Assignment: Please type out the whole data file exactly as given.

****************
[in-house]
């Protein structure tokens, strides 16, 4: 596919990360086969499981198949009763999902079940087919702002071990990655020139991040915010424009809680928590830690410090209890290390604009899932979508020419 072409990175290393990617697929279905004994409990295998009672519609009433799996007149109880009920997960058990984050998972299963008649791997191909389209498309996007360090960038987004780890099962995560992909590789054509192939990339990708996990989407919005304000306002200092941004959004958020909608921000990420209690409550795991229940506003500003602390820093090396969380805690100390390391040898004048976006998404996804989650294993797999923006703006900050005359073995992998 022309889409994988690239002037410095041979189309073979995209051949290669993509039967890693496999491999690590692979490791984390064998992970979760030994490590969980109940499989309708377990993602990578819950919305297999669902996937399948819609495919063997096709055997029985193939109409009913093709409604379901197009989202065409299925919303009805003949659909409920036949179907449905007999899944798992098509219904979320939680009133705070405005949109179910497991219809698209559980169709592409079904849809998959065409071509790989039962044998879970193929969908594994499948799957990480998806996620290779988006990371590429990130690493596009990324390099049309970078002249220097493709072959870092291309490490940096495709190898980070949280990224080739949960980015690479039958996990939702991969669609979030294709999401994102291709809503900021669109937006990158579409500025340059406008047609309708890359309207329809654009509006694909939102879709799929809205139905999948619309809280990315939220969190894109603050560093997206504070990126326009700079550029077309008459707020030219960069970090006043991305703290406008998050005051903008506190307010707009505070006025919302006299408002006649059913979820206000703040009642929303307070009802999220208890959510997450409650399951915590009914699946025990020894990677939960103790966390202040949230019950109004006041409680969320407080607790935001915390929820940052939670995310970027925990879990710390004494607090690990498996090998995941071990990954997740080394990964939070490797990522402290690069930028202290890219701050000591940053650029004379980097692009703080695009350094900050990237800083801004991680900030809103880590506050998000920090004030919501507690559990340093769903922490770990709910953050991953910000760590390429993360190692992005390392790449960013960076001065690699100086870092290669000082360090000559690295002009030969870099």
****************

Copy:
[in-house]
């Protein structure tokens, strides 16, 4: 596919990360086969499981198949009763999902079940087919702002071990990655020139991040915010424009809680928590830690410090209890290390604009899932979508020419 072409990175290393990617697929279905004994409990295998009672519609009433799996007149109880009920997960058990984050998972299963008649791997191909389209498309996007360090960038987004780890099962995560992909590789054509192939990339990708996990989407919005304000306002200092941004959004958020909608921000990420209690409550795991229940506003500003602390820093090396969380805690100390390391040898004048976006998404996804989650294993797999923006703006900050005359073995992998 022309889409994988690239002037410095041979189309073979995209051949290669993509039967890693496999491999690590692979490791984390064998992970979760030994490590969980109940499989309708377990993602990578819950919305297999669902996937399948819609495919063997096709055997029985193939109409009913093709409604379901197009989202065409299925919303009805003949659909409920036949179907449905007999899944798992098509219904979320939680009133705070405005949109179910497991219809698209559980169709592409079904849809998959065409071509790989039962044998879970193929969908594994499948799957990480998806996620290779988006990371590429990130690493596009990324390099049309970078002249220097493709072959870092291309490490940096495709190898980070949280990224080739949960980015690479039958996990939702991969669609979030294709999401994102291709809503900021669109937006990158579409500025340059406008047609309708890359309207329809654009509006694909939102879709799929809205139905999948619309809280990315939220969190894109603050560093997206504070990126326009700079550029077309008459707020030219960069970090006043991305703290406008998050005051903008506190307010707009505070006025919302006299408002006649059913979820206000703040009642929303307070009802999220208890959510997450409650399951915590009914699946025990020894990677939960103790966390202040949230019950109004006041409680969320407080607790935001915390929820940052939670995310970027925990879990710390004494607090690990498996090998995941071990990954997740080394990964939070490797990522402290690069930028202290890219701050000591940053650029004379980097692009703080695009350094900050990237800083801004991680900030809103880590506050998000920090004030919501507690559990340093769903922490770990709910953050991953910000760590390429993360190692992005390392790449960013960076001065690699100086870092290669000082360090000559690295002009030969870099």